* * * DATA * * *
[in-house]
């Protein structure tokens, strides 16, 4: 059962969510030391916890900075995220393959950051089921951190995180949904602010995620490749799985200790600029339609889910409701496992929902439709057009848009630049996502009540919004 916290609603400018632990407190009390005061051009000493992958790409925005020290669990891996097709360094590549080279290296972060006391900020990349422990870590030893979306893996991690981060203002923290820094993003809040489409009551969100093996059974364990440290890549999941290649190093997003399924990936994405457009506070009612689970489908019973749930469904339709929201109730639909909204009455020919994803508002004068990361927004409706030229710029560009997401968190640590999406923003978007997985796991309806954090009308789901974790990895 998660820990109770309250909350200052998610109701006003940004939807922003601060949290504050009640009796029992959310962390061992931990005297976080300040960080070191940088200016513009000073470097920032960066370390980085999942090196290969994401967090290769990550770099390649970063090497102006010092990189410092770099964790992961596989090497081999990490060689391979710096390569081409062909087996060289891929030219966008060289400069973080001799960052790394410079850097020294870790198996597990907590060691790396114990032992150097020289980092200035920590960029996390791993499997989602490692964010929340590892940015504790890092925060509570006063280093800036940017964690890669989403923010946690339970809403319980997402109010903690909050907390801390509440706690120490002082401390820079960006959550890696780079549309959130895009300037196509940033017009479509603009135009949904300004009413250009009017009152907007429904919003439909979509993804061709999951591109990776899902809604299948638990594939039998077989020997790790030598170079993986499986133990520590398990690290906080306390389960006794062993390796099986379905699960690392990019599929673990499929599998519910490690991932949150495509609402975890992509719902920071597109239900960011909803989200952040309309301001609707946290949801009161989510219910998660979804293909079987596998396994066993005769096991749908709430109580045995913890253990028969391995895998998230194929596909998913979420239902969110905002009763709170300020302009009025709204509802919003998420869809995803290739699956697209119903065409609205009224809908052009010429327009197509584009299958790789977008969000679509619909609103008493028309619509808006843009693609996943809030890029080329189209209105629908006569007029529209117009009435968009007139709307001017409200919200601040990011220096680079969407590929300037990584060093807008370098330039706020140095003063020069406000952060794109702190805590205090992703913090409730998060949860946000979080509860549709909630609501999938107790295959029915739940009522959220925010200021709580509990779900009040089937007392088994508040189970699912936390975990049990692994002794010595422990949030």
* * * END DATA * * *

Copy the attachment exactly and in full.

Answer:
[in-house]
């Protein structure tokens, strides 16, 4: 059962969510030391916890900075995220393959950051089921951190995180949904602010995620490749799985200790600029339609889910409701496992929902439709057009848009630049996502009540919004 916290609603400018632990407190009390005061051009000493992958790409925005020290669990891996097709360094590549080279290296972060006391900020990349422990870590030893979306893996991690981060203002923290820094993003809040489409009551969100093996059974364990440290890549999941290649190093997003399924990936994405457009506070009612689970489908019973749930469904339709929201109730639909909204009455020919994803508002004068990361927004409706030229710029560009997401968190640590999406923003978007997985796991309806954090009308789901974790990895 998660820990109770309250909350200052998610109701006003940004939807922003601060949290504050009640009796029992959310962390061992931990005297976080300040960080070191940088200016513009000073470097920032960066370390980085999942090196290969994401967090290769990550770099390649970063090497102006010092990189410092770099964790992961596989090497081999990490060689391979710096390569081409062909087996060289891929030219966008060289400069973080001799960052790394410079850097020294870790198996597990907590060691790396114990032992150097020289980092200035920590960029996390791993499997989602490692964010929340590892940015504790890092925060509570006063280093800036940017964690890669989403923010946690339970809403319980997402109010903690909050907390801390509440706690120490002082401390820079960006959550890696780079549309959130895009300037196509940033017009479509603009135009949904300004009413250009009017009152907007429904919003439909979509993804061709999951591109990776899902809604299948638990594939039998077989020997790790030598170079993986499986133990520590398990690290906080306390389960006794062993390796099986379905699960690392990019599929673990499929599998519910490690991932949150495509609402975890992509719902920071597109239900960011909803989200952040309309301001609707946290949801009161989510219910998660979804293909079987596998396994066993005769096991749908709430109580045995913890253990028969391995895998998230194929596909998913979420239902969110905002009763709170300020302009009025709204509802919003998420869809995803290739699956697209119903065409609205009224809908052009010429327009197509584009299958790789977008969000679509619909609103008493028309619509808006843009693609996943809030890029080329189209209105629908006569007029529209117009009435968009007139709307001017409200919200601040990011220096680079969407590929300037990584060093807008370098330039706020140095003063020069406000952060794109702190805590205090992703913090409730998060949860946000979080509860549709909630609501999938107790295959029915739940009522959220925010200021709580509990779900009040089937007392088994508040189970699912936390975990049990692994002794010595422990949030």